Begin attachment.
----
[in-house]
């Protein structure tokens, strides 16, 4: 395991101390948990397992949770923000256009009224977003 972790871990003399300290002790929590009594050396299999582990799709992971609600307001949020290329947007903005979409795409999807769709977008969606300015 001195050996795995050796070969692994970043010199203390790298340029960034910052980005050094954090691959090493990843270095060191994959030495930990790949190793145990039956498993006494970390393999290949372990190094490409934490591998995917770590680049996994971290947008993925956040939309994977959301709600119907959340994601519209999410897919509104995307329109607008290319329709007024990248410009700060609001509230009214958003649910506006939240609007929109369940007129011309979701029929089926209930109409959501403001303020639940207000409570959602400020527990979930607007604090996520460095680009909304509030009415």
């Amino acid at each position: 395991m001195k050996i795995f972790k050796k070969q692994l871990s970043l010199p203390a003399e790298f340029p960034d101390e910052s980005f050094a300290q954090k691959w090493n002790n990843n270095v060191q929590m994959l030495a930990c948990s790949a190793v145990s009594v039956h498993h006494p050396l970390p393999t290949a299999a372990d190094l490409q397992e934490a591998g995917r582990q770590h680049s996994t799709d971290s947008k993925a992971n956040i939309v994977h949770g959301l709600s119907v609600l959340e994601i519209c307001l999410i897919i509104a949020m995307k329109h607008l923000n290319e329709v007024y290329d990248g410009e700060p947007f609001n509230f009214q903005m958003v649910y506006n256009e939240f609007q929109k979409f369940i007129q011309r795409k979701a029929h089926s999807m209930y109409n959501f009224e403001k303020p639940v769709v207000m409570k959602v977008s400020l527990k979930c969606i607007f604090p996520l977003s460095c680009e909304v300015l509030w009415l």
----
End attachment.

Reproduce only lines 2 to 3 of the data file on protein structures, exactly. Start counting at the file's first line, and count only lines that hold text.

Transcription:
């Protein structure tokens, strides 16, 4: 395991101390948990397992949770923000256009009224977003 972790871990003399300290002790929590009594050396299999582990799709992971609600307001949020290329947007903005979409795409999807769709977008969606300015 001195050996795995050796070969692994970043010199203390790298340029960034910052980005050094954090691959090493990843270095060191994959030495930990790949190793145990039956498993006494970390393999290949372990190094490409934490591998995917770590680049996994971290947008993925956040939309994977959301709600119907959340994601519209999410897919509104995307329109607008290319329709007024990248410009700060609001509230009214958003649910506006939240609007929109369940007129011309979701029929089926209930109409959501403001303020639940207000409570959602400020527990979930607007604090996520460095680009909304509030009415």
């Amino acid at each position: 395991m001195k050996i795995f972790k050796k070969q692994l871990s970043l010199p203390a003399e790298f340029p960034d101390e910052s980005f050094a300290q954090k691959w090493n002790n990843n270095v060191q929590m994959l030495a930990c948990s790949a190793v145990s009594v039956h498993h006494p050396l970390p393999t290949a299999a372990d190094l490409q397992e934490a591998g995917r582990q770590h680049s996994t799709d971290s947008k993925a992971n956040i939309v994977h949770g959301l709600s119907v609600l959340e994601i519209c307001l999410i897919i509104a949020m995307k329109h607008l923000n290319e329709v007024y290329d990248g410009e700060p947007f609001n509230f009214q903005m958003v649910y506006n256009e939240f609007q929109k979409f369940i007129q011309r795409k979701a029929h089926s999807m209930y109409n959501f009224e403001k303020p639940v769709v207000m409570k959602v977008s400020l527990k979930c969606i607007f604090p996520l977003s460095c680009e909304v300015l509030w009415l």